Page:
Yoga with toddlers – ideas for adventuring together
Is it even humanly possible to do yoga if your toddler wants to join in? Enjoy Emmi’s hard-won tips for yoga with toddlers. That’s her and Squidge in the pic below…
This is only fun for your toddler
Yoga has never been a big part of my life. Until fairly recently, that is – when I realised I’m not getting any younger, and complaining of backache at the age of twenty-four doesn’t bode well for my life in my fifties. Now I hit the mat as often as I can.
I also have a two year old son who sees mama in chatarunga as an opportunity to play with his toy cars on a new road surface. So what’s an aspiring yogi to do?
Disclaimer: I am not a yoga expert. Before embarking on a new yoga adventure, with or without toddler, talk to your doctor if you have any health concerns and take a class with a professional to learn the poses.
Get a routine
The secret yoga code word is ‘Namaste’
Getting a routine as a mooky parent doesn’t just mean thinking about a sequence of asanas you want to perform. If you’re inviting your tot to join in, you need to think about how and when. In our house, morning yoga is mostly for mama. I stretch myself out, but Squidge has his mat next to mine and he copies the poses when he feels like it. Sometimes this means he spends most of my routine trying to copy me, sometimes it means he’s sat on his mat looking at a picture book or driving cars around.
But we’re spending time together, and he’s now learned not to drive cars up the back of mama’s legs because she will be ready to play soon. Later in the morning is another story. This is Squidge yoga time. We do poses more suited for him and his little legs. After his bedtime, I do my pre-bed yoga alone, so I’m not spending all my time on the mat worrying about where he is going whilst I’m not looking.
Now get your asanas in order
If you’ve been doing yoga for a while, you probably already have a sequence you like to fall back on. If not, there are plenty online. You can search ‘yoga sequence’ or more specific terms like ‘yoga morning sequence for children’. Just make sure you are familiar with the asanas and practicing in a safe manner if you’re at home, especially if you’re doing it with a child.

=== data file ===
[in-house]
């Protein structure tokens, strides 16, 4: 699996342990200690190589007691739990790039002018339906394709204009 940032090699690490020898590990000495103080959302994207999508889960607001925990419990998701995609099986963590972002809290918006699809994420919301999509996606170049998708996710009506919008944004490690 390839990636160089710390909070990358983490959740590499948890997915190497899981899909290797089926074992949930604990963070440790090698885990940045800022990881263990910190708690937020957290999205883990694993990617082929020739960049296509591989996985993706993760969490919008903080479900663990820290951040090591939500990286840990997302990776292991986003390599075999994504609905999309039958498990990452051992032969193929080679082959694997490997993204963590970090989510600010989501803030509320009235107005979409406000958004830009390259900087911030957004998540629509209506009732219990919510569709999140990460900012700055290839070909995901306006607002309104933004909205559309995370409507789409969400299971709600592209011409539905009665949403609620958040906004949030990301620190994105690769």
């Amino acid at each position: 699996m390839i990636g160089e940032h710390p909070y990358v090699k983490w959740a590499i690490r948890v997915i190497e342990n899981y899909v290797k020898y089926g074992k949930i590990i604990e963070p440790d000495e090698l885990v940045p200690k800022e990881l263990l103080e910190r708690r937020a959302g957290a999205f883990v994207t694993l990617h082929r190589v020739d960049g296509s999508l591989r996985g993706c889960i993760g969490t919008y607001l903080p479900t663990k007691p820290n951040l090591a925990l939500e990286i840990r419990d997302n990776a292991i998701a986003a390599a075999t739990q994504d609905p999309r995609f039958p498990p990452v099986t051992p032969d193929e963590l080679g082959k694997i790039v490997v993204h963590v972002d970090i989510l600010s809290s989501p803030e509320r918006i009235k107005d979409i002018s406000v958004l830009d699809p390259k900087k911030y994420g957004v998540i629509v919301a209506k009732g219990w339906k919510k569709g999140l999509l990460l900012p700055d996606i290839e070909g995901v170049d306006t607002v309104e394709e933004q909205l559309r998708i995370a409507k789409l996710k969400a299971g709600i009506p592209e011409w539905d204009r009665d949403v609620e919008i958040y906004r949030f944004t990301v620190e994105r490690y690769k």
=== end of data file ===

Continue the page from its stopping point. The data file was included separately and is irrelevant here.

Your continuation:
For Squidge-time yoga, we like to hit youtube up for videos especially for kids. Cosmic Kids is wonderful, combining yoga poses that are simple and safe for children with a story or dancing. I’ve been known to check out the Star Wars or Frozen themed sequences when he isn’t there, just for fun.
You know what your limits are, but if you’ve never exercised with a small child you need to learn what they need. Squidge, for example, can’t sit cross legged yet so I encourage him to sit however he feels comfortable. Small children are also much more flexible than the average adult. Squidge can drop into a forward fold bend like it’s nothing: in fact, he finds it funny that mama cannot and laughs at me with his little upside-down face.
Seek out the experts
Stretching at home is alright, but if your child is really interested in yoga, look for classes. Lots of places have parent and child sessions, or kid’s classes, so look at what is available in your area. If you already have a favourite yoga instructor, ask them if they have any suggestions. They’ll probably be happy to offer whatever advice they can.
We do our morning yoga in our pyjamas, because who wants to dress twice in a morning with a small child? You might want to get yourself some swanky yoga pants and a t-shirt with some comedy slogan on it, but for your child you just want to focus on their ability to move and not get too hot or cold. Kids grow way too fast to buy dedicated yoga wear.
Something you will need is a yoga mat each. When we started, Squidge would try and copy me on our carpeted floor. Friction burn isn’t fun for you or your tot. Now he has his own mat. He has a cheap thicker foam mat (you can see my tips on doing broke yoga here). The foam mat is grippy enough for him and I think it’s better for his little joints: and more fun as he can also jump on it when we’re finished) and we cut it down for him so he can pull it out himself without the unwieldiness of an adult sized mat. You could also let your tot customise their own mat with markers (make sure they’re non-transferable, otherwise you will have ink on sweaty little hands and feet) to make it special for them.
As well as comfortable clothes and a mat, you will both want a water bottle nearby. You can use any bottle or cup your child has and is used to, just make sure they know they can take a sip when they feel thirsty.
Your yoga routine isn’t about getting into a perfect pose or looking pinterest-worthy. It’s about spending some time with your child in a way that encourages you both to be healthy and happy. So if you fall out of an asana laughing your yoga socks off, that’s just fine. Have fun!